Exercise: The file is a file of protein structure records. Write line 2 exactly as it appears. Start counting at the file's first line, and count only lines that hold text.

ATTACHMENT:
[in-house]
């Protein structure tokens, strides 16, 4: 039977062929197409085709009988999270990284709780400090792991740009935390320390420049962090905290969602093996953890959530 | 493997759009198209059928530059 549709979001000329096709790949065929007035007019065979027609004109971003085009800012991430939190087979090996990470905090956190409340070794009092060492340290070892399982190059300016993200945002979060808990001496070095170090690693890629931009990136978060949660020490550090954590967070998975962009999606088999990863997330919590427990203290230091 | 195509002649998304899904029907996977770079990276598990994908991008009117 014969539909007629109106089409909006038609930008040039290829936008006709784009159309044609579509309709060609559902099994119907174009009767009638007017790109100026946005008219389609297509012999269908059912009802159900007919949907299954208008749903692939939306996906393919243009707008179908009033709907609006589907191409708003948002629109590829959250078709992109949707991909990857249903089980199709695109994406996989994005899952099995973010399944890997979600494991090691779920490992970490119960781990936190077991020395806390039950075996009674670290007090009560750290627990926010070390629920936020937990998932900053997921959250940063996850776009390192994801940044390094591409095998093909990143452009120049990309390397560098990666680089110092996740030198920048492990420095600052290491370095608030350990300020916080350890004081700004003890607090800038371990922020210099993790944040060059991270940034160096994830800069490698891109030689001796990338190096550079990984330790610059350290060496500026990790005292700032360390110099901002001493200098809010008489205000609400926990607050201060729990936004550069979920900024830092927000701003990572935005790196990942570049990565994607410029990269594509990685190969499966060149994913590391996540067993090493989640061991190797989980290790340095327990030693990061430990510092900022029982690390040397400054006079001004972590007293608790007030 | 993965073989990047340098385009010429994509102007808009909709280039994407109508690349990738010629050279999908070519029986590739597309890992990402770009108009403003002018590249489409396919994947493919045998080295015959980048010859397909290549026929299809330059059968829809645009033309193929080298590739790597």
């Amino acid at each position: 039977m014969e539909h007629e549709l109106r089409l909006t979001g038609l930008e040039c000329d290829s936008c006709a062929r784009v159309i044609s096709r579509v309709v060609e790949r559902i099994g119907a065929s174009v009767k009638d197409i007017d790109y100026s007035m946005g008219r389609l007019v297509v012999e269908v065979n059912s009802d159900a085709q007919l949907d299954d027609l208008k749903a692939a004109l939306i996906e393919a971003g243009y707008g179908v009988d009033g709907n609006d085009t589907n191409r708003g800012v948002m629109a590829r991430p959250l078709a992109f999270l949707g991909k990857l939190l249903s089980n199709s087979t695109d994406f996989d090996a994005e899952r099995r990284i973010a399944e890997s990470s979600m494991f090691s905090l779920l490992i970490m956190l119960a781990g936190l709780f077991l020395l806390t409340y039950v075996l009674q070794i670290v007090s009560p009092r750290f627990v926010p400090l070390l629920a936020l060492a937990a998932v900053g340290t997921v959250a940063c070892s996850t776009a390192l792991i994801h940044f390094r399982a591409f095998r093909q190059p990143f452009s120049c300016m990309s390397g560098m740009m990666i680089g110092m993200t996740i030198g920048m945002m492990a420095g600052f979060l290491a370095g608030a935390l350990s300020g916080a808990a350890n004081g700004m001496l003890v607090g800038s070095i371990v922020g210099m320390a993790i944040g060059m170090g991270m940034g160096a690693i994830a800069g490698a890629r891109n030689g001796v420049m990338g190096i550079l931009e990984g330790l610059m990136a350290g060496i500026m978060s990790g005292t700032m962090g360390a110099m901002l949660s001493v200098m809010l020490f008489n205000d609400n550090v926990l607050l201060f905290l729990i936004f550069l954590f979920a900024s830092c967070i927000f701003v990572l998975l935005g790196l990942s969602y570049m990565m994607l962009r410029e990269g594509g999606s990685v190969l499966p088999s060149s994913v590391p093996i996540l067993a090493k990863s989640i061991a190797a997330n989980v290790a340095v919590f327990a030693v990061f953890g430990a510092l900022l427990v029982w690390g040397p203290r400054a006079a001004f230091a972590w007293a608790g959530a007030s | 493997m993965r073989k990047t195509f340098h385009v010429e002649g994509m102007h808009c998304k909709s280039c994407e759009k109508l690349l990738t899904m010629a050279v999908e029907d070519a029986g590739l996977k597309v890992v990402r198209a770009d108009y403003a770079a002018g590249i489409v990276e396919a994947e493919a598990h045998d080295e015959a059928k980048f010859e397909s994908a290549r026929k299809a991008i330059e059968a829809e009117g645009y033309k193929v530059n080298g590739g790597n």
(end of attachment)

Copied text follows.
């Protein structure tokens, strides 16, 4: 039977062929197409085709009988999270990284709780400090792991740009935390320390420049962090905290969602093996953890959530 | 493997759009198209059928530059 549709979001000329096709790949065929007035007019065979027609004109971003085009800012991430939190087979090996990470905090956190409340070794009092060492340290070892399982190059300016993200945002979060808990001496070095170090690693890629931009990136978060949660020490550090954590967070998975962009999606088999990863997330919590427990203290230091 | 195509002649998304899904029907996977770079990276598990994908991008009117 014969539909007629109106089409909006038609930008040039290829936008006709784009159309044609579509309709060609559902099994119907174009009767009638007017790109100026946005008219389609297509012999269908059912009802159900007919949907299954208008749903692939939306996906393919243009707008179908009033709907609006589907191409708003948002629109590829959250078709992109949707991909990857249903089980199709695109994406996989994005899952099995973010399944890997979600494991090691779920490992970490119960781990936190077991020395806390039950075996009674670290007090009560750290627990926010070390629920936020937990998932900053997921959250940063996850776009390192994801940044390094591409095998093909990143452009120049990309390397560098990666680089110092996740030198920048492990420095600052290491370095608030350990300020916080350890004081700004003890607090800038371990922020210099993790944040060059991270940034160096994830800069490698891109030689001796990338190096550079990984330790610059350290060496500026990790005292700032360390110099901002001493200098809010008489205000609400926990607050201060729990936004550069979920900024830092927000701003990572935005790196990942570049990565994607410029990269594509990685190969499966060149994913590391996540067993090493989640061991190797989980290790340095327990030693990061430990510092900022029982690390040397400054006079001004972590007293608790007030 | 993965073989990047340098385009010429994509102007808009909709280039994407109508690349990738010629050279999908070519029986590739597309890992990402770009108009403003002018590249489409396919994947493919045998080295015959980048010859397909290549026929299809330059059968829809645009033309193929080298590739790597």